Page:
Montana Tech to Award First-Ever Chancellor's Medallions
Montana Tech Chancellor Don Blackketter will award two Chancellor’s Medallions at this year’s Commencement Ceremony on May 18, 2013. This will be the first-time Montana Tech will award a Chancellor’s Medallion, which is given at the sole discretion of the Chancellor to recognize an alumnus who has excelled in both their educational and professional careers. The award recipients will have earned at least one degree from Montana Tech and will have made significant academic related contributions including professional publications, holding faculty positions, advising graduate students, and participating in academic research.
The two alumni to receive the Chancellor’s medallions are: Dr. Joseph E. Cavanaugh and Dr. Lee W. Saperstein. “I am pleased to award the first Chancellor’s Medallions to Joe and Lee,” explained Chancellor Don Blackketter. “They have dedicated their careers to academia and we are proud to call them Montana Tech alumni.”
Biographies of the award winners follow:
Dr. Joseph E. Cavanaugh
B.S. Computer Science 1986
B.S. Mathematics 1986
M.S. Statistics 1988, Montana State University
Ph.D. Statistics 1993, University of California, Davis
Joseph E. (“Joe”) Cavanaugh received a B.S. in Computer Science and a B.S. in Mathematics from Montana Tech in 1986. He was Valedictorian of the 1986 graduating class, and earned the award for Highest Scholastic Standing in the Arts and Sciences. He received his M.S. in Statistics from Montana State University in 1988, and his Ph.D. in Statistics from the University of California, Davis, in 1993. From 1993 to 2003, he was on the faculty of the Department of Statistics at the University of Missouri – Columbia. He is currently Professor and Director of Graduate Studies in the Department of Biostatistics at the University of Iowa, where he has worked since 2003. He holds a secondary appointment in the Department of Statistics and Actuarial Science.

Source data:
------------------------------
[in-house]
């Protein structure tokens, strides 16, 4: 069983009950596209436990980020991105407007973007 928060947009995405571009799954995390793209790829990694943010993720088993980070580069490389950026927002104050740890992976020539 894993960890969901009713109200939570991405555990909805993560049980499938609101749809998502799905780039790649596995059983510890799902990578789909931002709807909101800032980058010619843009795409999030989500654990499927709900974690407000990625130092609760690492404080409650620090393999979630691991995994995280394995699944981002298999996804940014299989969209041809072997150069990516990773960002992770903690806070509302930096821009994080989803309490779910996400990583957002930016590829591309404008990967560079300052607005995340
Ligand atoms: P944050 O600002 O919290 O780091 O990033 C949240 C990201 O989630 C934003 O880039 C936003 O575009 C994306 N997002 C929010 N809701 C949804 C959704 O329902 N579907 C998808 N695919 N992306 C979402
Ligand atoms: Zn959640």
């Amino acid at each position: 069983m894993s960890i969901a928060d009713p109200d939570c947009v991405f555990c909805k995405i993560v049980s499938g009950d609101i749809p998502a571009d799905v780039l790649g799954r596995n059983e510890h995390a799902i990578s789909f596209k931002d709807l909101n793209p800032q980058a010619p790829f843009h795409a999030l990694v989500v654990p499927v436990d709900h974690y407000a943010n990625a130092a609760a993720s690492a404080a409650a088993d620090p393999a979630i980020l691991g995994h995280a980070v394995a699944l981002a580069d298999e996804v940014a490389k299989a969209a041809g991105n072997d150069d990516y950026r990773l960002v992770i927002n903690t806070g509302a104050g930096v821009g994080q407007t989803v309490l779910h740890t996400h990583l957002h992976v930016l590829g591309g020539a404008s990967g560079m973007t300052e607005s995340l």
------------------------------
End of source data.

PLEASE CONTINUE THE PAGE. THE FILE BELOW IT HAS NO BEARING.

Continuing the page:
Dr. Cavanaugh has published 84 peer-reviewed manuscripts, 37 of which feature methodological research contributions to statistics and biostatistics. He has published extensively in the areas of model selection and time series analysis. His applied, interdisciplinary research contributions span a wide range of fields, including cardiology, critical care, dentistry, ergonomics, gerontology, health services utilization, hospice care, hospital epidemiology, immunology, infectious diseases, injury prevention, oncology, periodontology, pharmacy, psychiatry, psychology, pulmonary care, and sports medicine. Joe is a sought after research lecturer and is regularly invited to speak at conferences and universities. He is recognized world-wide for his research contributions in the fields of Time Series Analysis, State-Space Modeling and Modeling Diagnostics.
Dr. Cavanaugh is considered an exceptional mentor by his peers and has supervised 11 doctoral dissertations and 30 master’s projects. He has received several awards for teaching and mentoring, including the William T. Kemper Fellowship for Excellence in Teaching at the University of Missouri (in 2000), and the College of Public Health Faculty Teaching Award at the University of Iowa (in 2006).